Enjoy your visit ladies and gentlemen

    • James August 19, 2014 at 8:02 am #

      That’s very forward thinking! Thanks for the info.

  9. David August 19, 2014 at 8:35 pm #

    Ireland – ecigs are now banned on all forms of public transport within Ireland (Republic).

  10. Fran August 20, 2014 at 11:46 am #

    Thank you for this very useful page :)

    1) Belgium : I wouldn’t say “treaded as tobacco cigarettes” since tobacco cigarettes can be sold in any kind of shop in Belgium.
    I would put it this way for Belgium: (could be shortened if too long)
    “Sale of nicotine free divices and nicotine free e-liquids is legal. Cartridges and e-liquids containing nicotine need a medical licence and then would have to be sold only in pharmacies – no cartridge or e-liquide has been granted that licence.
    However personal use of cartridges and e-liquids containing nicotine is legal. Their importation (physical or online) for personal use is legal too.
    Vaping is prohibeted where tobacco cigarettes are prohibeted (indoor public places).”
    Source: http://fr.abvd.be/legislation/

    2) Underneath the category title “Europe and Russia”, I suggest to write someting like this:
    “Some of those countries belong to the EU (European Union). By 2016 those will have to apply the EU regulations that were voted in 2013 and 2014 by the European Parliament.
    – Ecigarettes containing nicotine are considered as tobacco products
    – They can’t be considered as medical products
    – Nicotine has to be limited to 20mg/ml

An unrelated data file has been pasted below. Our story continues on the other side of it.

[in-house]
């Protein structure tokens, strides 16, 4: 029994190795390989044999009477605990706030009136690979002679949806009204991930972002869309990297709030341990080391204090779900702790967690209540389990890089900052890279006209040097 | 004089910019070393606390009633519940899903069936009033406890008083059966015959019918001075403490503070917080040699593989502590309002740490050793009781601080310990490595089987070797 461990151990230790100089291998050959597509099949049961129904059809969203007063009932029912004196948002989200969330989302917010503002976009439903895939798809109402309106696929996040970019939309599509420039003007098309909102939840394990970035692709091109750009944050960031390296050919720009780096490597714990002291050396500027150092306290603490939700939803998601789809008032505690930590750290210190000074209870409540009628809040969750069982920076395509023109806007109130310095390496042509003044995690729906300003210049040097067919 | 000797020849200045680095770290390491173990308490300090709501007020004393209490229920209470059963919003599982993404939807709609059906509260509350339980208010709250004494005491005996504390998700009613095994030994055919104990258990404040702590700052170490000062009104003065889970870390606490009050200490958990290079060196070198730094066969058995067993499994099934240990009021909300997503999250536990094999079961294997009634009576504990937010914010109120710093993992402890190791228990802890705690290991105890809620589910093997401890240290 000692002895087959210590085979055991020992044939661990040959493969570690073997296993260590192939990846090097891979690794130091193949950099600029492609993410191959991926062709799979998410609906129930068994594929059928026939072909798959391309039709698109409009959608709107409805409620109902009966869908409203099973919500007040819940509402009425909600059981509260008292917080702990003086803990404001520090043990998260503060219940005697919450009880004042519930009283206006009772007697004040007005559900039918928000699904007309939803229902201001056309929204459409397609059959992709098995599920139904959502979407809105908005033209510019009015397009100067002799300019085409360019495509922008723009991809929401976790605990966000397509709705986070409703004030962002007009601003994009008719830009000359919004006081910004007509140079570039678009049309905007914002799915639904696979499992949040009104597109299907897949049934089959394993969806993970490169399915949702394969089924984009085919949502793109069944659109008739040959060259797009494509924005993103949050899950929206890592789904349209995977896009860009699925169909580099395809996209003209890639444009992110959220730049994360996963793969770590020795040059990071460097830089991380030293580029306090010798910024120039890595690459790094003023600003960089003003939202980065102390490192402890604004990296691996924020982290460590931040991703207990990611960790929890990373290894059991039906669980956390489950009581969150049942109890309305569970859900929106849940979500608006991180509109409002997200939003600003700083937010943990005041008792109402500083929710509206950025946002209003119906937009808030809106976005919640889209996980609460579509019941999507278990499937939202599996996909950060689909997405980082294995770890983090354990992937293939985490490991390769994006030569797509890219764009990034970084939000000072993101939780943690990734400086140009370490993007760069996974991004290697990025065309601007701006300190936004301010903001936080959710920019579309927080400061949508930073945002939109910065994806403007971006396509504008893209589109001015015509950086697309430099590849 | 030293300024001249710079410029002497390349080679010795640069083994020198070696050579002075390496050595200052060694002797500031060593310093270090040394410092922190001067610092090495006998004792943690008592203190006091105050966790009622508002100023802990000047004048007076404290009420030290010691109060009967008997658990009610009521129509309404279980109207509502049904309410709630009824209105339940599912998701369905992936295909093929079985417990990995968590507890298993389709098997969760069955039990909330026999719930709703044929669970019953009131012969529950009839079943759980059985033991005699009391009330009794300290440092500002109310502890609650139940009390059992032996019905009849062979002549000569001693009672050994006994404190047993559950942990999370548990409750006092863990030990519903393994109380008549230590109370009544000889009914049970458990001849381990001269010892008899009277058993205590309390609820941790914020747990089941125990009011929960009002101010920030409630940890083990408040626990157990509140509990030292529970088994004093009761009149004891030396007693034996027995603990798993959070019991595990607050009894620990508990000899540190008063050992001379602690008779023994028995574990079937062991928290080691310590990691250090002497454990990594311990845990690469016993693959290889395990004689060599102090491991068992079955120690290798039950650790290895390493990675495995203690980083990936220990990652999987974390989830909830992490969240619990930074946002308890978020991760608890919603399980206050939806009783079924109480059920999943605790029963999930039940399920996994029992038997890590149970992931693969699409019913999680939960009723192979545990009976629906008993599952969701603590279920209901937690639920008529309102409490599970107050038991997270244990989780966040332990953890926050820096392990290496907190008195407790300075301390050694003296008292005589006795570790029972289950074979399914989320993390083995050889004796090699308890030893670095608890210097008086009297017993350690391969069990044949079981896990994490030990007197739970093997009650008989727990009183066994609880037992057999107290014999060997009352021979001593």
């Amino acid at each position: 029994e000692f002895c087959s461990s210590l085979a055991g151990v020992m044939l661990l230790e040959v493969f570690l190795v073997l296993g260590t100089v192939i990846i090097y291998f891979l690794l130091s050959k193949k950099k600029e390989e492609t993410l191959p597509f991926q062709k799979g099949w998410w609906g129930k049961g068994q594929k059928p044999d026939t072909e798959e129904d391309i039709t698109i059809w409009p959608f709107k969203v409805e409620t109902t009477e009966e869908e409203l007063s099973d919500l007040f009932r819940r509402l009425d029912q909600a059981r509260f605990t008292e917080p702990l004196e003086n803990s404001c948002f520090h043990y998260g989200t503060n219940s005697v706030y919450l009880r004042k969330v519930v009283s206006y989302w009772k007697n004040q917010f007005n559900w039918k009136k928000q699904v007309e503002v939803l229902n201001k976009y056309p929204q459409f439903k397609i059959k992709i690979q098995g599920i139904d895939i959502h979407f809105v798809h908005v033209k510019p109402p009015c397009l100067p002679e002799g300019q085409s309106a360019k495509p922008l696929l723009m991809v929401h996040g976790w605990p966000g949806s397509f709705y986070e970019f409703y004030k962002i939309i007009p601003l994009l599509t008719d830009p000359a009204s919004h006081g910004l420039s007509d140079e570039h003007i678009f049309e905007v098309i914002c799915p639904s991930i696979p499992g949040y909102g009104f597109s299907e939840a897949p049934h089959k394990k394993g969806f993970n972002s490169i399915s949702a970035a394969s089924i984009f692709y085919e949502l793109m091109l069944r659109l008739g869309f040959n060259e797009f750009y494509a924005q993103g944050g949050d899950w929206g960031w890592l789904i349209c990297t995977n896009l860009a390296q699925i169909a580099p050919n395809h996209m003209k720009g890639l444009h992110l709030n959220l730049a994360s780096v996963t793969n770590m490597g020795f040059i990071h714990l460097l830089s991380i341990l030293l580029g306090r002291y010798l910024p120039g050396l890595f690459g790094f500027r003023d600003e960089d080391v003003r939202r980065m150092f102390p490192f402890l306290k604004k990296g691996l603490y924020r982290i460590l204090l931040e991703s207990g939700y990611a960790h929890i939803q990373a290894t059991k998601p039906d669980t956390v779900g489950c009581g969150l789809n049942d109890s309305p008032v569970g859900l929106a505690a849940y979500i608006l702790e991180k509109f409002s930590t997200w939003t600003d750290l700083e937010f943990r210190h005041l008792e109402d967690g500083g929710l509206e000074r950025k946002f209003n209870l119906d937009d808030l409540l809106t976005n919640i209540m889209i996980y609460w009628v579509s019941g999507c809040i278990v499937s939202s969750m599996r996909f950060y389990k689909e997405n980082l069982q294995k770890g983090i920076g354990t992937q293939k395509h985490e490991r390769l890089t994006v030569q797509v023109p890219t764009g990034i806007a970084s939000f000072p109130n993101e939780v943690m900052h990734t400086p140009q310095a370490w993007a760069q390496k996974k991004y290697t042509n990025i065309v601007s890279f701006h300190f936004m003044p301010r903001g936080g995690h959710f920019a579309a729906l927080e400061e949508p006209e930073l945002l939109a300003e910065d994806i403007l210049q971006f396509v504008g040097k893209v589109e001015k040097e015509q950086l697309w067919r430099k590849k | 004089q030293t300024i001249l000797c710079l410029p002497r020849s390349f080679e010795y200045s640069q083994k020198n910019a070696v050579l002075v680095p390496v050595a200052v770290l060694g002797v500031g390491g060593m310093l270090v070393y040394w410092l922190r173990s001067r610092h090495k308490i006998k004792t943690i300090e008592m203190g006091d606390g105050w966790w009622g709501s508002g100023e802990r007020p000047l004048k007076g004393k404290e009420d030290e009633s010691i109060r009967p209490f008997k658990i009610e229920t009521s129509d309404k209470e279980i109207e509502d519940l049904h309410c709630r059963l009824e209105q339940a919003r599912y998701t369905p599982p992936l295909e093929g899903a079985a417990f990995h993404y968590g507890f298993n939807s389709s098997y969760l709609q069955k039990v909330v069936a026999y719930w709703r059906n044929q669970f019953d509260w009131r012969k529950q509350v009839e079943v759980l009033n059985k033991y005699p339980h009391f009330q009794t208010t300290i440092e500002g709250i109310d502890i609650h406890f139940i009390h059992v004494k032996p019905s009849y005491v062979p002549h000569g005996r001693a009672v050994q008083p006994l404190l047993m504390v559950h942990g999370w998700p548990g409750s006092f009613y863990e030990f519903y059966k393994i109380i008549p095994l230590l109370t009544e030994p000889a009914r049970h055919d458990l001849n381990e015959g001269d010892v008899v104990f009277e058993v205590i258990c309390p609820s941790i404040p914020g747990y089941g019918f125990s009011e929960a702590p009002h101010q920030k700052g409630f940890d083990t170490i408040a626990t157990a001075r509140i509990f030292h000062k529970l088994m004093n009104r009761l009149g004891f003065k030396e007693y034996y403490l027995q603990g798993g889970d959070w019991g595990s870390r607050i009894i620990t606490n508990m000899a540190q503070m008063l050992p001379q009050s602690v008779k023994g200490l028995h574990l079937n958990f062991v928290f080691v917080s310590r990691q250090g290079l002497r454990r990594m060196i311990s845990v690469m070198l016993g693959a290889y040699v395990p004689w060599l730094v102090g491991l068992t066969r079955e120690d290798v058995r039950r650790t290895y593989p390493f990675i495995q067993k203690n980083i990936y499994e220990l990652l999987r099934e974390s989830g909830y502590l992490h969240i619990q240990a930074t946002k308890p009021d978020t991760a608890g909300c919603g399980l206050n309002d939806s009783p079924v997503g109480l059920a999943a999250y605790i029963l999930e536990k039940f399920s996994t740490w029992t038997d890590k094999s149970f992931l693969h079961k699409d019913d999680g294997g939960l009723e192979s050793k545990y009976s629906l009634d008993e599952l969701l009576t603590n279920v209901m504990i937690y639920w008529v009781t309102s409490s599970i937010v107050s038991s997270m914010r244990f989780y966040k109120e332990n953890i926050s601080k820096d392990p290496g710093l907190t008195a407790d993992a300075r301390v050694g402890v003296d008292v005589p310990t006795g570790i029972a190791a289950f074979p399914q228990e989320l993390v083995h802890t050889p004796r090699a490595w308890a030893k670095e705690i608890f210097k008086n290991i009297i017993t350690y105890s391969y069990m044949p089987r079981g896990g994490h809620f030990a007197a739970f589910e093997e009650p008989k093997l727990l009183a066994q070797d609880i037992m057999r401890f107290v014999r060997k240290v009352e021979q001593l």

– Devices characteristics will have to match certain standards (tank capacity, security, etc)”

    Or else, you could have a category “European Union countries”, starting with the above paragraph, and another category “Other European countries and Russia”.
    Here are the EU countries : http://europa.eu/about-eu/countries/member-countries/

    3) Regarding laws, sale and use are 2 different things in many countries in the world. In general on this page, I think making a systematic difference between te two would be helpful (whenever the info exists of course). I.E. “Sale and use banned” / “Sale banned, use legal” / etc.

    • James Dunworth August 20, 2014 at 1:40 pm #

      Thank you for your detailed comment, Fran.

      I’ve made the changes to the Belgium page. Regarding the EU legislation, there are a couple of points to be made.

      1. Much of the legislation at current is very general and needs to be fleshed out by civil servants. Our own trade organisation, ECITA, is actively seeking a role in this.
      2. Via ECITA, we are also vigourously challenging the legislation.

      So in that regard, I think it’s worth waiting and seeing what happens.

      We’ll have a talk here about whether to change the general classification, but we are putting together an interactive map so it’s really helpful to have that suggestion now to mull over!